Wednesday, February 23, 2005

Surreal "Learning"

Jenny D is having an interesting discussion on the question: Are Teachers Responsible for Student Learning?

In the surreal climate created by the dominant progressive/constructivist ed ideology, this question cannot be taken at face value. Someone unfamiliar with this creed might innocently assume that "learning" is the same as academic achievement. That's not at all the case. "Learning" has an idiosyncratic meaning that can only be unraveled by immersing oneself in the thoughtworld of this regnant anti-intellectual ideology.

Professor of education
George K. Cunningham discussed this peculiar meaning of "learning" at an AEI conference:

Education schools are certainly going to survive. The more important question is whether they will be relevant. To answer this question it is necessary to define two distinctly different belief systems in education. The first of the two asserts that the most important purpose of education is the enhancement of academic achievement. The public, legislatures, governors and the No Child Left Behind legislation (NCLB) all support this position. Proponents of this view want students to increase their reading comprehension, become more skilled at performing mathematical computations, know history, and understand science. The operational definition of academic achievement is performance on academic achievement tests. The adoption of academic achievement as the primary purpose for our schools is an assertion that schools are best evaluated in terms of how their students perform rather than by what teachers are doing. The selection of instructional method is determined through an examination of their effectiveness in terms of academic achievement.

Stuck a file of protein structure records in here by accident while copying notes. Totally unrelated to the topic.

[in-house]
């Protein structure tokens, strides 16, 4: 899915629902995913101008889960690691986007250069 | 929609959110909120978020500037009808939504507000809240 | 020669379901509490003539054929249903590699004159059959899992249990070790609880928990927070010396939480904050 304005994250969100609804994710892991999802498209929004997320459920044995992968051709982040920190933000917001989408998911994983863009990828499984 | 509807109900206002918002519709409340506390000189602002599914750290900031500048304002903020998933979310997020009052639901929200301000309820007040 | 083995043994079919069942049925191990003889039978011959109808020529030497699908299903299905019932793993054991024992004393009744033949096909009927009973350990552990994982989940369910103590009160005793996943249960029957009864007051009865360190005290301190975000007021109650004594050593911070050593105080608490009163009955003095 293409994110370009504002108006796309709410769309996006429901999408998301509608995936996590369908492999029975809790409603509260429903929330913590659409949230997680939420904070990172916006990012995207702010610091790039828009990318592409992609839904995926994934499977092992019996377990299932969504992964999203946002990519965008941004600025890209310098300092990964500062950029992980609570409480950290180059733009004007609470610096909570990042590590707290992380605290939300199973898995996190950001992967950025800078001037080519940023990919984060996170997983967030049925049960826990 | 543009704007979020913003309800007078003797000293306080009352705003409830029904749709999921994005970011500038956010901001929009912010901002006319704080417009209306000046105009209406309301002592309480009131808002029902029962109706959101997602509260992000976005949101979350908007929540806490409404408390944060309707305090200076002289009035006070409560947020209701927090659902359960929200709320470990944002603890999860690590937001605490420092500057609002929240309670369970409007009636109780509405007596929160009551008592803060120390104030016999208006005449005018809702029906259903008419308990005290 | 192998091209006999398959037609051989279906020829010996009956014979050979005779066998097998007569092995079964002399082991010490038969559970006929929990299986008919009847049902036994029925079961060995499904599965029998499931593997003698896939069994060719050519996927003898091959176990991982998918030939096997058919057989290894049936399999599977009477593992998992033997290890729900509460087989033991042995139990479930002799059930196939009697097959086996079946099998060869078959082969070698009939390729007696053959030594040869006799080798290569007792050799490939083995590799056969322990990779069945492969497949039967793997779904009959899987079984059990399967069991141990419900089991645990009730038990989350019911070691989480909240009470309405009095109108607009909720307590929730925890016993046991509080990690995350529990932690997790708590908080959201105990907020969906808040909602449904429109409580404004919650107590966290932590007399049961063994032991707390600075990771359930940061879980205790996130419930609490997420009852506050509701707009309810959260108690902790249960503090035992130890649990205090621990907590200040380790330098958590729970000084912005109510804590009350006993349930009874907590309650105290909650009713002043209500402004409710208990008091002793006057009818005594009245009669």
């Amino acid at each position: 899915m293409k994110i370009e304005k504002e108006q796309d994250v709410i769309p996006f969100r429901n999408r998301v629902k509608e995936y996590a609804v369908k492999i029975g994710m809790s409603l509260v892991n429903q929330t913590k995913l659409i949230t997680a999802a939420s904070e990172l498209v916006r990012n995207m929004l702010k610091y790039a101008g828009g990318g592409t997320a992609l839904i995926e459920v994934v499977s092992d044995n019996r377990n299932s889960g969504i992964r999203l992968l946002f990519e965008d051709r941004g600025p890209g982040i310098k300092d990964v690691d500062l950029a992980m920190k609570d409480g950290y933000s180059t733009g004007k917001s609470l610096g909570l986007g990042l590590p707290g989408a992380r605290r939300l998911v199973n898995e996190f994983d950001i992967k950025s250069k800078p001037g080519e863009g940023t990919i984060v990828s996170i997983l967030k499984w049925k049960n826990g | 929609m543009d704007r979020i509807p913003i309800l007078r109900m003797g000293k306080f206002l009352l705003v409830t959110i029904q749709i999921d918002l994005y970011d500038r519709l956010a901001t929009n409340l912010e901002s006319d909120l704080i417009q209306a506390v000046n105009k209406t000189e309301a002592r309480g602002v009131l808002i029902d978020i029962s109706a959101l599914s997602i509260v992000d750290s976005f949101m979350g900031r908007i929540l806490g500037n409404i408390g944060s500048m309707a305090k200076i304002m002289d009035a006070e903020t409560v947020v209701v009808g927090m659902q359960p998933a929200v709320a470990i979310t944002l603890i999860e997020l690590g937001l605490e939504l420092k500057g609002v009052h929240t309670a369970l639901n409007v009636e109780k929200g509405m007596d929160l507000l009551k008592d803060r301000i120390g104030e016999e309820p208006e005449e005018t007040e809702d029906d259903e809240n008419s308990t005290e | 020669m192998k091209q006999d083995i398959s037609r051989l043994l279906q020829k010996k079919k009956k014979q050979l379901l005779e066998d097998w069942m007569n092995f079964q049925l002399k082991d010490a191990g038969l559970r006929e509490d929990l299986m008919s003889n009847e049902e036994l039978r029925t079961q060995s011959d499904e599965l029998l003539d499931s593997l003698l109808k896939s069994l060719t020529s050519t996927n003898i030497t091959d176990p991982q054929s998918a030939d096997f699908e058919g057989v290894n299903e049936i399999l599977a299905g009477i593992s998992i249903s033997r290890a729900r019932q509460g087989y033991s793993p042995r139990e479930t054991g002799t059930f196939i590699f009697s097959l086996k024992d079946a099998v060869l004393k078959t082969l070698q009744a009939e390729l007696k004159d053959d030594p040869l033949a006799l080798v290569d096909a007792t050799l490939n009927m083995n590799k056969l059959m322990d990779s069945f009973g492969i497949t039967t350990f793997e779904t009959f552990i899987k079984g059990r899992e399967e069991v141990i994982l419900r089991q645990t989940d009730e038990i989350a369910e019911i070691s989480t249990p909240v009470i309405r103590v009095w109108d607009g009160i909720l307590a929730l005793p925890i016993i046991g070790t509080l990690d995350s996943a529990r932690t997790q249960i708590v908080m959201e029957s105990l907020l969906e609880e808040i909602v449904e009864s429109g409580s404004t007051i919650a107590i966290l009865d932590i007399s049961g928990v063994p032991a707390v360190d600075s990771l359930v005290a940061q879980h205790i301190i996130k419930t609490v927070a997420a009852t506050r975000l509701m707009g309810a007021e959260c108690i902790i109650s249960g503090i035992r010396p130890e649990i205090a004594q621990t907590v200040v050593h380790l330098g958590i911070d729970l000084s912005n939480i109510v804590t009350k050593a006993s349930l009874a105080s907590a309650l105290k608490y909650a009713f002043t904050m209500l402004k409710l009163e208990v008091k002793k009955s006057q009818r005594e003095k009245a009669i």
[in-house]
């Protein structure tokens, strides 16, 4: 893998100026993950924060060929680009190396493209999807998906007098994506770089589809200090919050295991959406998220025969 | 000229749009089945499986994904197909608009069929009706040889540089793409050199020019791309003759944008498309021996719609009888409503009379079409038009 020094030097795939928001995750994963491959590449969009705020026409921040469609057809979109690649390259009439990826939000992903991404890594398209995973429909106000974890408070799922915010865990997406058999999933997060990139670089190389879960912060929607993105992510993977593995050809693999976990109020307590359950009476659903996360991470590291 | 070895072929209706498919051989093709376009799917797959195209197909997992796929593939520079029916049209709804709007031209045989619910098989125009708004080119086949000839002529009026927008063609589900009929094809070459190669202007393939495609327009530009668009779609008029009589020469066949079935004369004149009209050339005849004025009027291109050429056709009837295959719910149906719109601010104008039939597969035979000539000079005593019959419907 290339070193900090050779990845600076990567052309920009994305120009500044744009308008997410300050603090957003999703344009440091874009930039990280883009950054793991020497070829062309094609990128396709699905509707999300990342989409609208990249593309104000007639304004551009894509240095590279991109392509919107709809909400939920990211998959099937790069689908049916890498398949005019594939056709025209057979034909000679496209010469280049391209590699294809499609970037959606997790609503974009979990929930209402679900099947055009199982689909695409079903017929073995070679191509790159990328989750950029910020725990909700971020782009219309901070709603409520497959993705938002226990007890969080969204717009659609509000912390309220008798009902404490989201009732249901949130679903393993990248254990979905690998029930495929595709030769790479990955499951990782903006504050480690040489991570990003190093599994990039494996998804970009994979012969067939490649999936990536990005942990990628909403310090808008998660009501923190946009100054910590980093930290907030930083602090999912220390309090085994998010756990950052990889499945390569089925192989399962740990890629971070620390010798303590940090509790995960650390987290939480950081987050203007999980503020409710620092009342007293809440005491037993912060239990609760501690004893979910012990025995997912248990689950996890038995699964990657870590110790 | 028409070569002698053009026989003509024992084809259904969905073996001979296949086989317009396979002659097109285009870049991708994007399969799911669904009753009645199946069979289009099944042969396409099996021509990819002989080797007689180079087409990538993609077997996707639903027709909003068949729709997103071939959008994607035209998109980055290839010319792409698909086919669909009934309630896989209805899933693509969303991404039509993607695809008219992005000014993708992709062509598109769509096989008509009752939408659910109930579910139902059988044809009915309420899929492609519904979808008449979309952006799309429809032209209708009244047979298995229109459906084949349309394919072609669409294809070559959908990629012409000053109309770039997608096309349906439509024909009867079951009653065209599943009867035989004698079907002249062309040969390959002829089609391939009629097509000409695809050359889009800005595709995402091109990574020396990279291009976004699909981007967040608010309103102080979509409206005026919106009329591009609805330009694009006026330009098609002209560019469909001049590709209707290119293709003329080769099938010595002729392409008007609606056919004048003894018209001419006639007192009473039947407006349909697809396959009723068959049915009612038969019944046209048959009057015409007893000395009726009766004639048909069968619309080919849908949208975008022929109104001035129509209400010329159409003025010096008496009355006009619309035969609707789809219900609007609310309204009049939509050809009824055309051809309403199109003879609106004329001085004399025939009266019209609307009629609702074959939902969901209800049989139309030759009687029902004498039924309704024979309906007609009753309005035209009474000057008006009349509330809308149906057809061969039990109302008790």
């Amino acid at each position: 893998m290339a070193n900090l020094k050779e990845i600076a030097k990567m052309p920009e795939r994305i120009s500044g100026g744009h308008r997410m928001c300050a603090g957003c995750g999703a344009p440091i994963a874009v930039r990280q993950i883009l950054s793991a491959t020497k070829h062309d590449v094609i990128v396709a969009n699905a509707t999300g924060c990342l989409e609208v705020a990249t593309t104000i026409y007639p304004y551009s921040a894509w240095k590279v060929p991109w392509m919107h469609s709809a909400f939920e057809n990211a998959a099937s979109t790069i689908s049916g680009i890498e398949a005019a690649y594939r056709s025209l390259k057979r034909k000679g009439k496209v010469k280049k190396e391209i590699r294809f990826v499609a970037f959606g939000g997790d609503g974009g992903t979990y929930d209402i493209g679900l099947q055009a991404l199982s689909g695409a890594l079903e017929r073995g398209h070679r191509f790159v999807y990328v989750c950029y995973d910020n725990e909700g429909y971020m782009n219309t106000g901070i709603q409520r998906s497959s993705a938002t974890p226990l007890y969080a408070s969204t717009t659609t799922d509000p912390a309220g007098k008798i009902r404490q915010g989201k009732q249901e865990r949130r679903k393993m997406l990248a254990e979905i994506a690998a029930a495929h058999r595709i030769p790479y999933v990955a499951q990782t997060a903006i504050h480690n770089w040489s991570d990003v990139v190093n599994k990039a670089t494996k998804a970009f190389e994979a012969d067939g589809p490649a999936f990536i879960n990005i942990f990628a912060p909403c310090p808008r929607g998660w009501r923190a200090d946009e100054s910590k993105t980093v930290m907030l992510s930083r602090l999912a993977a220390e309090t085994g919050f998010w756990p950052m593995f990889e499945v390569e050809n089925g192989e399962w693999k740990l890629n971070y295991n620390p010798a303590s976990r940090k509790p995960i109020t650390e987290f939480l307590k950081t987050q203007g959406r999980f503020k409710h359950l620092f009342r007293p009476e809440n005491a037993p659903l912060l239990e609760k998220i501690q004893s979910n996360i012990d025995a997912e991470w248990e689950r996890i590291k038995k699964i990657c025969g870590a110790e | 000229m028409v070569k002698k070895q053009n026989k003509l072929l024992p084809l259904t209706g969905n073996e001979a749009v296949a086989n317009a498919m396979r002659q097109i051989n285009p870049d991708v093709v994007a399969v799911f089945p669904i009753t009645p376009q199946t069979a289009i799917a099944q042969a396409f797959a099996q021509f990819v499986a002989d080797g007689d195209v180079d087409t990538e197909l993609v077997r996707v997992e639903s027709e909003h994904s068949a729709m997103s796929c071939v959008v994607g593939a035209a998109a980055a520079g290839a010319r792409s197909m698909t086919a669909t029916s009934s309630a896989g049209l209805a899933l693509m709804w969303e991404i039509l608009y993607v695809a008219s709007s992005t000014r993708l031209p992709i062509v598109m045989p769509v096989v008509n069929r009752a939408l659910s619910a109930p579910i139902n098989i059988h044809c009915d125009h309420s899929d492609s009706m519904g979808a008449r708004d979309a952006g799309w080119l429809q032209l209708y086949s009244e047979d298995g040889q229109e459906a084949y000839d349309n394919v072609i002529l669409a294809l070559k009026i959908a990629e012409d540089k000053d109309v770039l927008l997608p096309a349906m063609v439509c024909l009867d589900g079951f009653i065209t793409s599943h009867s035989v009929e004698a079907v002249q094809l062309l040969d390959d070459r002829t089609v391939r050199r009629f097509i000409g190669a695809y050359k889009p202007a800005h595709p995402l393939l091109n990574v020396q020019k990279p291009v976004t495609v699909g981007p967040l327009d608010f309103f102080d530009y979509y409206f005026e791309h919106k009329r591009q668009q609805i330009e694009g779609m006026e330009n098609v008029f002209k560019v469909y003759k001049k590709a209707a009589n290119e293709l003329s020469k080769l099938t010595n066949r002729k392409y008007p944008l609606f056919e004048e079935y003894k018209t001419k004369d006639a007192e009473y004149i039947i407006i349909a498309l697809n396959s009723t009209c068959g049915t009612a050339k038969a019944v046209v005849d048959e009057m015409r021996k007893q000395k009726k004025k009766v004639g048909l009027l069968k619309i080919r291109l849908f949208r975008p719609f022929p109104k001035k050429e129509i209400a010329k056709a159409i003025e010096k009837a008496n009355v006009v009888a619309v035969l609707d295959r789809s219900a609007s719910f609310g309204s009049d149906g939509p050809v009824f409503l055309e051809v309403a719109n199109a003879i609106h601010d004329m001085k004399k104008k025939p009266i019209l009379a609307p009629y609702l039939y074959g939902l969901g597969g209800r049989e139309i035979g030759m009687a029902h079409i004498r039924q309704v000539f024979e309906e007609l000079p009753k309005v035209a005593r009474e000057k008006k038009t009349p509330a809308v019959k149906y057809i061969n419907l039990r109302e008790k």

Education schools and the national organizations that support them have a different focus. They believe that instructional methods should be evaluated in terms of their fidelity to a progressive philosophy of education. Their focus is on "learning" rather than academic achievement. While the terms "academic achievement" and "learning" may appear to refer to the same activities, the instructional methods designed to enhance "learning" are primarily child-centered and may not only fail to increase academic achievement, they may actually degrade it. Instead of teachers teaching students, they believe that it is the role of a good teacher to create the proper environment for learning and if this done properly, students will "learn" by constructing their own meaning. "Learning," unlike academic achievement, is evaluated in terms of what the teachers is doing. It does not require an examination of what is happening to the students in the classroom.

Also relevant to Jenny's discussion is a book I recently referenced that analyzes how dominant ed doctrines undermine student efforts and responsibilities

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